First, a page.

NATO’s Article 5 says that “an attack on one NATO member is an attack on all.” This is the sole difference between being a member and a partner in the organization, which Finnish Prime Minister Sanna Marin acknowledged by saying that guaranteed deterrence and common defense are now what the country seeks.
Finland and Sweden have been historically avoiding NATO membership, despite their close alignment with the West, as a precaution, which helped avoid provoking Russia. Interval, the Russian-declared war on Ukraine has greatly changed public opinion in Finland and Sweden and since the start of the war, the issue of the countries’ membership has stirred debates.
What has changed the security environment has also changed the once very stable public opinion on NATO membership status. The difference in public opinion could be easily extracted from dramatic poll results. Polling conducted in 2017 shows that only 19% of Finns were willing to join NATO whereas today, according to the polling conducted between Feb. 23 and Feb. 25, 2022, as many as 53% of Finns are now in favor of joining NATO, as reported by the Atlantic Council.
A report published by Finland’s Ministry of Foreign Affairs in 2016 draws a Finnish stance that embraces the idea of potential NATO membership with an indifferent tone. During that time, Finland did not necessarily support or reject such a possibility, however, it could be said the Russian annexation of Crimea did not trigger a strong public or official response or create the perception of a threat. Finland’s perception of Russia, which designates it as an unstable, unpredictable neighbor that should be scrutinized with continuous management, is not new and poses a strategic dilemma for the country mainly due to geopolitical reasons.
In the unexpected and rapid process initiated by Finnish officials, an examination of the security situation surrounding Finland will be taken to parliament, which will be followed by a debate in late April. This debate will form the nature of the Finnish stance on NATO membership.
The position of Sweden
Finland’s counterparts in Sweden seem more reluctant to forgo a speedy process for this massive development. Swedish Prime Minister Magdalena Andersson was reluctant to give commentary on media reports but her communication with Marin through a joint press conference on April 13 reflects that Sweden’s stance on the NATO membership process may change in the near future.
First of all, the long-lasting friendship between Finland and Sweden, as could have been expected, is creating a codependent “moving forward” strategy for the two, although their acceleration is comparable. Andersson expressed that any future stance will include a close security alignment with Finland.
Domestic politics are of major importance as well. Any membership decision would require a 75% majority in the Swedish Parliament. The social democrats have reversed their opposition position and decided to support a membership possibility just like the moderates. Growth, for the grand majority to be assembled, the decision lies in the hands of the remaining parties as well. What is important to underline in the ongoing process is the difference in language and proactivity versus reservations between Finland and Sweden. As the Finnish authorities have been announcing their expectation for the membership process to be complete “within weeks not months,” as reported by Bloomberg, the Swedes are still insisting that for any membership to be possible their side would require the definitive membership of Finland so a hand-in-hand security partnership with its neighbor could prevail. According to the Swedish reports, the official application is planned to take place at the NATO meeting in Madrid in June 2022.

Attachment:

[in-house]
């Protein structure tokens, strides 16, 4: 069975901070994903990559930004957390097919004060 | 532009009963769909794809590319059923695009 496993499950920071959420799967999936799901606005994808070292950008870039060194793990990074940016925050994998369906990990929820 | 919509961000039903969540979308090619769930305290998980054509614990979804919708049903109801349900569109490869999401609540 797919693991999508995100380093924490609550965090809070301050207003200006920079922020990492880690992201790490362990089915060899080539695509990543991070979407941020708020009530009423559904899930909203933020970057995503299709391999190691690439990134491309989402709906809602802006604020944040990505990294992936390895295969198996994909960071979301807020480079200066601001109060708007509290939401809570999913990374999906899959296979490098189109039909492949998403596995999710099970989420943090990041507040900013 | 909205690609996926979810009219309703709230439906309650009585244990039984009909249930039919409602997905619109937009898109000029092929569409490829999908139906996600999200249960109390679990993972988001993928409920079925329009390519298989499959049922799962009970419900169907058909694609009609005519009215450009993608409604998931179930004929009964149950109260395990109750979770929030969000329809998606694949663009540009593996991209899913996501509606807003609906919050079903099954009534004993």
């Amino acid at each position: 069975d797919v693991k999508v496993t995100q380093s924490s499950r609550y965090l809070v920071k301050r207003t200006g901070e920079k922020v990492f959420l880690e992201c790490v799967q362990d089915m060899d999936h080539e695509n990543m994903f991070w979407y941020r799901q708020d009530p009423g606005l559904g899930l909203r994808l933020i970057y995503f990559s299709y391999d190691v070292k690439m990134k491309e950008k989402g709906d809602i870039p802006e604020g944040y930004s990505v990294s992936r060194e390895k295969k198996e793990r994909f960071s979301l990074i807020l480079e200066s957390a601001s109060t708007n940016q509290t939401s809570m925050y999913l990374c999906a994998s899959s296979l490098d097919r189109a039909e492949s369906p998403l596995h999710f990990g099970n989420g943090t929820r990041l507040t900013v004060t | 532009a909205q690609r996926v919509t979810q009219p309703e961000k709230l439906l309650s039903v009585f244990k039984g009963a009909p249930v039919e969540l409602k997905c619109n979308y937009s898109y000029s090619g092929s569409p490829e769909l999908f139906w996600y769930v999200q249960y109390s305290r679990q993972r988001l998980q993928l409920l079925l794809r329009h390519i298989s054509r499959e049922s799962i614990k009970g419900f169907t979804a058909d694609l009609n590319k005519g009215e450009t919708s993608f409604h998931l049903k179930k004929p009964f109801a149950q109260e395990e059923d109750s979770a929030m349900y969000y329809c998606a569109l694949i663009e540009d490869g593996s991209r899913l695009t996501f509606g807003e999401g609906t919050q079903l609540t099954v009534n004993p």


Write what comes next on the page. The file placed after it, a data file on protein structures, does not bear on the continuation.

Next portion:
What will happen next?
In a fundamentally altered security environment, the threat and threat itself have risen for both countries. As Russia is continuing the ongoing attacks with an accelerated offensive on eastern Ukraine, it is possible to argue what will be observed as the Ukraine-Russia war is unfortunately yet to start. This is an alarming occasion for Finland and Sweden, which could trigger/has triggered an immediate need for action to advance their security strategy. Military nonalignment now seems impossible for the many in these two countries who had differing views 50 days ago.
As the central aim for an application for a member-status in NATO would be security itself, it is once again that the Russian Federation has claimed these steps to be taken by both states, would indeed be received as a provocation, giving further details such as it would have to “re-balance” the situation according to its own terms, indicating another possible attack toward the west. These comments on a cycle of perception are giving further grounds for NATO membership. Marin, therefore, has stated that Finland had to be “prepared for all kinds of actions from Russia,” as reported by The Guardian. The night and day difference between before and after Feb. 24 is clear for international environments. The war has become once again real in Europe, and urgency knocks on the doors of non-members of security alliances now.